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Acalypha ornata Hochst. ex A.Rich.

Tent. fl. abyss. 2: 247 (1851).
Vernacular names
Mchakati, mjiakhati, mckakari, mchacha (Sw).
Origin and geographic distribution
Acalypha ornata occurs from Nigeria east to Eritrea and south to Namibia, Botswana, Zimbabwe and Mozambique.
In southern Nigeria the leaves are pounded together with those of other plants in water, and the liquid is given to children with rabies. In the Central African Republic cooked leaves are eaten to relieve post-partum pain and a root decoction is taken as a laxative. In Tanzania water in which leaves have been soaked is used to wash children with scabies. A leaf decoction is used as a bath to treat haemorrhoids, and a root decoction is also drunk for the same purpose. An infusion of the aerial parts is applied to an infected navel in new-born babies. A fresh root decoction is drunk and used as a wash to treat leprosy and menstruation pain. Plant ash is rubbed on the chest to treat pain. Powdered leaves together with powdered flowers of Psorospermum febrifugum Spach are sprinkled on circumcision wounds.
In Tanzania the stems are woven into baskets and fish traps. The leaves are chopped and cooked and eaten with rice or pounded maize; sometimes groundnut, coconut milk, onion or tomato are added to improve the taste. In East Africa the foliage is browsed by livestock. The leaves are used for bedding material. In DR Congo the stems are used to make arrow shafts. The wood is sometimes used as firewood. Acalypha ornata is sometimes planted as an ornamental.
Leaf and root extracts show slight molluscicidal activity against the fresh water snail Bulinus globulus.
Monoecious, much-branched, perennial herb or lax shrub up to 2.5(–5) m tall; stems almost glabrous to hairy. Leaves arranged spirally, simple; stipules linear-lanceolate, 4–10 mm long, soon falling; petiole (2–)3–10(–15) cm long; blade ovate to elliptical-ovate, 5–16 cm × 3–10 cm, base cuneate, rounded, truncate or shallowly cordate, apex acuminate, margins coarsely toothed, membranous, sparingly shortly hairy to almost glabrous on both surfaces, more hairy along the midrib, 5-veined at base and with 4–7 pairs of lateral veins. Male inflorescence an axillary, solitary raceme up to 15 cm long, many-flowered, peduncle short; female inflorescence a terminal, solitary spike up to 17 cm long, peduncle short, bracts ovate-rhomboid, c. 1.5 cm × 2.5 cm, toothed, enlarging in fruit. Flowers unisexual, petals absent; male flowers with pedicel c. 1.5 mm long, calyx 4-lobed, minute, almost glabrous, green to reddish, stamens 8, free, anthers curled, yellowish white; female flowers sessile, sepals 3, triangular, c. 1 mm long, ciliate, ovary superior, c. 1 mm in diameter, 3-lobed and 3-celled, styles 3, free, c. 3 mm long, fringed, red. Fruit a 3-lobed capsule c. 3 mm × 4 mm, apex sparingly hairy, splitting into 3 cocci, each 2-valved and 1-seeded. Seeds ovoid-globose, c. 2 mm × 1.5 mm, smooth, purplish grey, caruncle elliptical, brownish yellow.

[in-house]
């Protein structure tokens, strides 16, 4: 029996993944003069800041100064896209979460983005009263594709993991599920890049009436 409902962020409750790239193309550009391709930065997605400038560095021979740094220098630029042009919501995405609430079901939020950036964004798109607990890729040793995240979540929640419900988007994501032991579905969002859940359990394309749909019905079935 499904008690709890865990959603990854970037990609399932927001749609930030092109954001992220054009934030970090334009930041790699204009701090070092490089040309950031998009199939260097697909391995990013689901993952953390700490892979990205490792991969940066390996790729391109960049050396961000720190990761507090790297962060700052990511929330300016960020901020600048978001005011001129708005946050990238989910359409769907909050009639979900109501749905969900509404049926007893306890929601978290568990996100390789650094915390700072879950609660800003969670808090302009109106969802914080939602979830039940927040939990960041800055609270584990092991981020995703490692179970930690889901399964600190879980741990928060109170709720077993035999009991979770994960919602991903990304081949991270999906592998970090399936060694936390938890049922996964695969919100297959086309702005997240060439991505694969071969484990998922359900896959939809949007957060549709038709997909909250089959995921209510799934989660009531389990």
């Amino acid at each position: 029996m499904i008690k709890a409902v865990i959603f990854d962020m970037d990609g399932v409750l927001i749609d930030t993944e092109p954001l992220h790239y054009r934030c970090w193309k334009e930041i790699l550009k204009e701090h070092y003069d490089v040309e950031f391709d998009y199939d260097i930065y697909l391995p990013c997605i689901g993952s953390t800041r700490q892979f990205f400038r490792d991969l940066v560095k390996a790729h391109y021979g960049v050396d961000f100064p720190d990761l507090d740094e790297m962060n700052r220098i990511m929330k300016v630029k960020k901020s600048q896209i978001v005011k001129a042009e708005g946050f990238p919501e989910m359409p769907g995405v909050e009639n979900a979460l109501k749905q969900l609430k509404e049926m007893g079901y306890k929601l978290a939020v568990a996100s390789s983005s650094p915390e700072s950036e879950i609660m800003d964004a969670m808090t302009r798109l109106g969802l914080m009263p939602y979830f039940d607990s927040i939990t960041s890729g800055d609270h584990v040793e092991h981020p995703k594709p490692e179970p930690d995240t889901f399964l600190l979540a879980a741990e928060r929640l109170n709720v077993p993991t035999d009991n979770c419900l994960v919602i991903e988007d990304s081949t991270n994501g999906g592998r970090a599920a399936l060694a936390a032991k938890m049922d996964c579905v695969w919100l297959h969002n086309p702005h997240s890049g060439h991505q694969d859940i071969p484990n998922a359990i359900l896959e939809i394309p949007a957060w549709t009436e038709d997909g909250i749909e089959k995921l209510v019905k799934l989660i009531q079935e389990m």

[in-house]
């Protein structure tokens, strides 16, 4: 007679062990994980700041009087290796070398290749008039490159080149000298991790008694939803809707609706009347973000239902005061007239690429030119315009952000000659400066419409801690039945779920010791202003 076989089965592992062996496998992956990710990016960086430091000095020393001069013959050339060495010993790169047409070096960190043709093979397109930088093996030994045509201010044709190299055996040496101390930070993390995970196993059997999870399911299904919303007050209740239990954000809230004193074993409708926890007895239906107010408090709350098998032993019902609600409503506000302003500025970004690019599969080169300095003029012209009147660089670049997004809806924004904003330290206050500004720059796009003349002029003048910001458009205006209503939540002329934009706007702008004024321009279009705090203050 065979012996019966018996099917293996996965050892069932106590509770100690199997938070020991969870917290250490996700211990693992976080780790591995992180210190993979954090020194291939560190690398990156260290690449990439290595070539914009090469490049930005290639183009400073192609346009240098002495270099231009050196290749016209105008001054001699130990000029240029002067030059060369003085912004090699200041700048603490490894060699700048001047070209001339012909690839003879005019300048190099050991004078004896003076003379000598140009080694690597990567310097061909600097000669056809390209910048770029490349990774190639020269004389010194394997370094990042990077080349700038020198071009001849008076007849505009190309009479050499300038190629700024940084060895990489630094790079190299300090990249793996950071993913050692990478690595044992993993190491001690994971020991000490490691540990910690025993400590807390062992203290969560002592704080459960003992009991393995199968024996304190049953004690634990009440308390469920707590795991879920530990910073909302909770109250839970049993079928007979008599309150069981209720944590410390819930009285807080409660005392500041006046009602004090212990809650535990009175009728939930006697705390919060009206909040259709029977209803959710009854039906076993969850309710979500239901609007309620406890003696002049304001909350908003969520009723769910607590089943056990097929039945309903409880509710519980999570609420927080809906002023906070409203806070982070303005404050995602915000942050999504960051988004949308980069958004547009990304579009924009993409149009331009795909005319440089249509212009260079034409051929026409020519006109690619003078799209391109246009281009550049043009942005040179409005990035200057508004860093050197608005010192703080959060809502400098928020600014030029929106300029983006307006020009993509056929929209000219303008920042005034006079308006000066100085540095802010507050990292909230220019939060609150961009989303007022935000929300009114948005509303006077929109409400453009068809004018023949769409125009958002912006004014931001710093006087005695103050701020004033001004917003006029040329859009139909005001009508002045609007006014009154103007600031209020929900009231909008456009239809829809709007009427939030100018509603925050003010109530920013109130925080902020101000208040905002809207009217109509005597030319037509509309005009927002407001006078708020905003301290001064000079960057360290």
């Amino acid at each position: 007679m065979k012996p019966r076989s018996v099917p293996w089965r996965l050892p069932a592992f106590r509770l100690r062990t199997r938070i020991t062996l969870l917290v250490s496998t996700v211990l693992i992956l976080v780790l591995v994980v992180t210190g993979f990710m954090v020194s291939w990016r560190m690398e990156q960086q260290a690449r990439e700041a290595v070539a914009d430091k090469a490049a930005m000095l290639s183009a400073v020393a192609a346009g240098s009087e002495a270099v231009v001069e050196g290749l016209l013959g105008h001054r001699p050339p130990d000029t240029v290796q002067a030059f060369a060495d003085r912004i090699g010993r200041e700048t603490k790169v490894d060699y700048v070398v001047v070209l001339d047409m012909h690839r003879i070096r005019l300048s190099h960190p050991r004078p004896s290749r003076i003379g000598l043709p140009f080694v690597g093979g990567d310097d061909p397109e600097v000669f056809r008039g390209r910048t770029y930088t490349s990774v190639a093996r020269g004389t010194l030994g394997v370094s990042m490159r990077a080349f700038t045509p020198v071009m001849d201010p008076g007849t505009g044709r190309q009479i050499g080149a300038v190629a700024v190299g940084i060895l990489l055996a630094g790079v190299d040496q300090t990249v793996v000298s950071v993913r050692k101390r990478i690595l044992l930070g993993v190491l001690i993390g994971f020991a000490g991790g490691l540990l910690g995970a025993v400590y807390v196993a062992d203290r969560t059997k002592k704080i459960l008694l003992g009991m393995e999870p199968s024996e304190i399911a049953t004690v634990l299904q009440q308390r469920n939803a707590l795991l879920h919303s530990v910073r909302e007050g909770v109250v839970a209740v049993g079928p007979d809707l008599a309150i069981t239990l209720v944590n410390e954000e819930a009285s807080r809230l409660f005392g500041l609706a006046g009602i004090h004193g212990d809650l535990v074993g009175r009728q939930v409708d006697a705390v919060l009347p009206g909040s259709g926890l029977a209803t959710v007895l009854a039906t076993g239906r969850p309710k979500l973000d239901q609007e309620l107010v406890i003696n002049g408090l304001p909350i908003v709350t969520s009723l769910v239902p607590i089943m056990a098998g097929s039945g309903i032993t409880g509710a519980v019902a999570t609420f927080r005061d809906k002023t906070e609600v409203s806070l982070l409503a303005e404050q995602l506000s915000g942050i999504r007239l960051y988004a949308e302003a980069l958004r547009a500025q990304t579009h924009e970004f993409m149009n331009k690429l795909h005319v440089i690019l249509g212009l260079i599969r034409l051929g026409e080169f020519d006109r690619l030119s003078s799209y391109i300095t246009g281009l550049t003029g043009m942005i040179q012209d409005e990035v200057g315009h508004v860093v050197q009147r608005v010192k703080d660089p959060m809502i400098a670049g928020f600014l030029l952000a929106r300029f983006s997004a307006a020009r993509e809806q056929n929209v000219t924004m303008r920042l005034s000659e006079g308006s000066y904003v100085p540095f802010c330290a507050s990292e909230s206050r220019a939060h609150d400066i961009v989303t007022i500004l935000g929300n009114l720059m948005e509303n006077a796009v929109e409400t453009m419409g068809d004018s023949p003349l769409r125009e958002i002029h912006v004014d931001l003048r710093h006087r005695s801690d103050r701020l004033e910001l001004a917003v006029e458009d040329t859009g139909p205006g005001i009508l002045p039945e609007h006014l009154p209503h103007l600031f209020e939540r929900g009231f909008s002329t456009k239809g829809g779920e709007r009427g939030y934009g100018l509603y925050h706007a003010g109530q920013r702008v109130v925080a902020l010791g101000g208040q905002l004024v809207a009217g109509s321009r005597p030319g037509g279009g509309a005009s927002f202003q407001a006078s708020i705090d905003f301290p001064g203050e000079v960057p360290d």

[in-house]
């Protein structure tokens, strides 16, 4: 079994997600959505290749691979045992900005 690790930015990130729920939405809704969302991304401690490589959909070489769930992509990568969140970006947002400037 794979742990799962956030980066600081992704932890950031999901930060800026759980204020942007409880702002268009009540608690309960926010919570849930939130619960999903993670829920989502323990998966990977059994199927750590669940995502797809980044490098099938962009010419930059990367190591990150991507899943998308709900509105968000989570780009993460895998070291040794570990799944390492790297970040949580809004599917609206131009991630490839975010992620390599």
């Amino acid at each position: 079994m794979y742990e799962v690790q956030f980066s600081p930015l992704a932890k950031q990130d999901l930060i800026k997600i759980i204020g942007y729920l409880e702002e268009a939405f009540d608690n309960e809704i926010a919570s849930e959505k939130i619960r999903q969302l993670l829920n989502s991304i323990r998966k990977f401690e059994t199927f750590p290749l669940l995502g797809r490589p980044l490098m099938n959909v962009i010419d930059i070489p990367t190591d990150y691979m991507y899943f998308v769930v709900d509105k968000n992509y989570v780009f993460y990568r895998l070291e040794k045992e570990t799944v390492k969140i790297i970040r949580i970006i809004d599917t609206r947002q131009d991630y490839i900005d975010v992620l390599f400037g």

Acalypha comprises about 460 species and occurs throughout the tropics, subtropics and warm temperate regions, excluding Europe. In tropical Africa about 65 species occur and in Madagascar and other Indian Ocean islands about 35 species. Several other shrubby Acalypha species with male and female flowers on separate inflorescences have medicinal uses. The leaf sap of Acalypha chirindica S.Moore, known from DR Congo, Tanzania and southern Africa, is taken in Tanzania to treat dizziness; a root decoction is drunk to treat kidney pain. A leafy stem decoction of Acalypha manniana Müll.Arg., occurring from Ghana east to Uganda, Rwanda and Burundi, is taken by the Abayanda people of Uganda to treat diarrhoea. Acalypha racemosa Baill. occurs in tropical Africa, India, Sri Lanka and some islands of Indonesia. In East Africa a leaf poultice is applied to the back to treat kidney pain and hernia. Leaf ash is rubbed into cuts to relieve body pain. Root and leaf decoctions are taken as an emetic and antidote. In India Acalypha racemosa is grown as a vegetable.